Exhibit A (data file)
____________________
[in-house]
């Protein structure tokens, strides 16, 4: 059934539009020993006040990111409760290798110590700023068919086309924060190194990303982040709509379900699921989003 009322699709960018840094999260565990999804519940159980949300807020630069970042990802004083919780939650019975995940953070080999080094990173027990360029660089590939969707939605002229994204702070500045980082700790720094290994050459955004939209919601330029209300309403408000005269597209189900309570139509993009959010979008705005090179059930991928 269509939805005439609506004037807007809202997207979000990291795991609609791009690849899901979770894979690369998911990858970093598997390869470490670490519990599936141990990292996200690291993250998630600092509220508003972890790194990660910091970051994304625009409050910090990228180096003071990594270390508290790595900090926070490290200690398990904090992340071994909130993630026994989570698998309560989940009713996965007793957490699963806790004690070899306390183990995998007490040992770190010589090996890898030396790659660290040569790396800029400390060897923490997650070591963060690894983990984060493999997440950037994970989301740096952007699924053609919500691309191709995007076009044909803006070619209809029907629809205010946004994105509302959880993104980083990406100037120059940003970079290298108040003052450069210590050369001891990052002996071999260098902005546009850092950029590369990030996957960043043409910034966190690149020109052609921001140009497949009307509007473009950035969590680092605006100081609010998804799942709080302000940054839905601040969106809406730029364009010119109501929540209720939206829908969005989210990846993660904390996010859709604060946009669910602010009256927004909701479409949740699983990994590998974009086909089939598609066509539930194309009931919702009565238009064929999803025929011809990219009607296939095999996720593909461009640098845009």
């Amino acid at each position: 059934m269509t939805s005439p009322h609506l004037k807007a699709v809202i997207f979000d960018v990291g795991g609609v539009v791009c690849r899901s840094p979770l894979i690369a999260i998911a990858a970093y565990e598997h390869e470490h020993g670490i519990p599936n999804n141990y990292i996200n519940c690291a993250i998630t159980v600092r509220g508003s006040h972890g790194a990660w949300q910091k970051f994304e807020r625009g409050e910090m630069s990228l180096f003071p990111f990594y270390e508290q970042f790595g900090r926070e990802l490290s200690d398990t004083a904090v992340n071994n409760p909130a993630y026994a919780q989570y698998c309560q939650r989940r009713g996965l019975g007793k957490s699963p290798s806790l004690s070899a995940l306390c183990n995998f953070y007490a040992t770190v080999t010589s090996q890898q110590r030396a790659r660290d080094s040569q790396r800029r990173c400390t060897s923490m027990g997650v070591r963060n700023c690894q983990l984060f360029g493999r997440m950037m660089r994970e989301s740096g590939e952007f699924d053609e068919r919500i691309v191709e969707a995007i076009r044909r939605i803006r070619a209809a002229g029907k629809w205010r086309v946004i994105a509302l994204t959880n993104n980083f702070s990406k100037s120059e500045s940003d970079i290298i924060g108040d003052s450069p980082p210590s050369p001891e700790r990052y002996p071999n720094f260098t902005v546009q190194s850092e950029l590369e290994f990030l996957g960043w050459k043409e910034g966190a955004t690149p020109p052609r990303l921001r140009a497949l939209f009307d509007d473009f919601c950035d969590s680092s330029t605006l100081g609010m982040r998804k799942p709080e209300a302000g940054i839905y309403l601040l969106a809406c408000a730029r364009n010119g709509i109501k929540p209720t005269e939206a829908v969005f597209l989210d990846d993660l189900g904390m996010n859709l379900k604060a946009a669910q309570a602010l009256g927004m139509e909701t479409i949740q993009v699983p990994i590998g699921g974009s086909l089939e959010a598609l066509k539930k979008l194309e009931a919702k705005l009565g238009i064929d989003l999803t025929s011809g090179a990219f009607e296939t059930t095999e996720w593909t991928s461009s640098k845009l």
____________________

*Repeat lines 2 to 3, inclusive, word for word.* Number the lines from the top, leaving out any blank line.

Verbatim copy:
């Protein structure tokens, strides 16, 4: 059934539009020993006040990111409760290798110590700023068919086309924060190194990303982040709509379900699921989003 009322699709960018840094999260565990999804519940159980949300807020630069970042990802004083919780939650019975995940953070080999080094990173027990360029660089590939969707939605002229994204702070500045980082700790720094290994050459955004939209919601330029209300309403408000005269597209189900309570139509993009959010979008705005090179059930991928 269509939805005439609506004037807007809202997207979000990291795991609609791009690849899901979770894979690369998911990858970093598997390869470490670490519990599936141990990292996200690291993250998630600092509220508003972890790194990660910091970051994304625009409050910090990228180096003071990594270390508290790595900090926070490290200690398990904090992340071994909130993630026994989570698998309560989940009713996965007793957490699963806790004690070899306390183990995998007490040992770190010589090996890898030396790659660290040569790396800029400390060897923490997650070591963060690894983990984060493999997440950037994970989301740096952007699924053609919500691309191709995007076009044909803006070619209809029907629809205010946004994105509302959880993104980083990406100037120059940003970079290298108040003052450069210590050369001891990052002996071999260098902005546009850092950029590369990030996957960043043409910034966190690149020109052609921001140009497949009307509007473009950035969590680092605006100081609010998804799942709080302000940054839905601040969106809406730029364009010119109501929540209720939206829908969005989210990846993660904390996010859709604060946009669910602010009256927004909701479409949740699983990994590998974009086909089939598609066509539930194309009931919702009565238009064929999803025929011809990219009607296939095999996720593909461009640098845009």
């Amino acid at each position: 059934m269509t939805s005439p009322h609506l004037k807007a699709v809202i997207f979000d960018v990291g795991g609609v539009v791009c690849r899901s840094p979770l894979i690369a999260i998911a990858a970093y565990e598997h390869e470490h020993g670490i519990p599936n999804n141990y990292i996200n519940c690291a993250i998630t159980v600092r509220g508003s006040h972890g790194a990660w949300q910091k970051f994304e807020r625009g409050e910090m630069s990228l180096f003071p990111f990594y270390e508290q970042f790595g900090r926070e990802l490290s200690d398990t004083a904090v992340n071994n409760p909130a993630y026994a919780q989570y698998c309560q939650r989940r009713g996965l019975g007793k957490s699963p290798s806790l004690s070899a995940l306390c183990n995998f953070y007490a040992t770190v080999t010589s090996q890898q110590r030396a790659r660290d080094s040569q790396r800029r990173c400390t060897s923490m027990g997650v070591r963060n700023c690894q983990l984060f360029g493999r997440m950037m660089r994970e989301s740096g590939e952007f699924d053609e068919r919500i691309v191709e969707a995007i076009r044909r939605i803006r070619a209809a002229g029907k629809w205010r086309v946004i994105a509302l994204t959880n993104n980083f702070s990406k100037s120059e500045s940003d970079i290298i924060g108040d003052s450069p980082p210590s050369p001891e700790r990052y002996p071999n720094f260098t902005v546009q190194s850092e950029l590369e290994f990030l996957g960043w050459k043409e910034g966190a955004t690149p020109p052609r990303l921001r140009a497949l939209f009307d509007d473009f919601c950035d969590s680092s330029t605006l100081g609010m982040r998804k799942p709080e209300a302000g940054i839905y309403l601040l969106a809406c408000a730029r364009n010119g709509i109501k929540p209720t005269e939206a829908v969005f597209l989210d990846d993660l189900g904390m996010n859709l379900k604060a946009a669910q309570a602010l009256g927004m139509e909701t479409i949740q993009v699983p990994i590998g699921g974009s086909l089939e959010a598609l066509k539930k979008l194309e009931a919702k705005l009565g238009i064929d989003l999803t025929s011809g090179a990219f009607e296939t059930t095999e996720w593909t991928s461009s640098k845009l």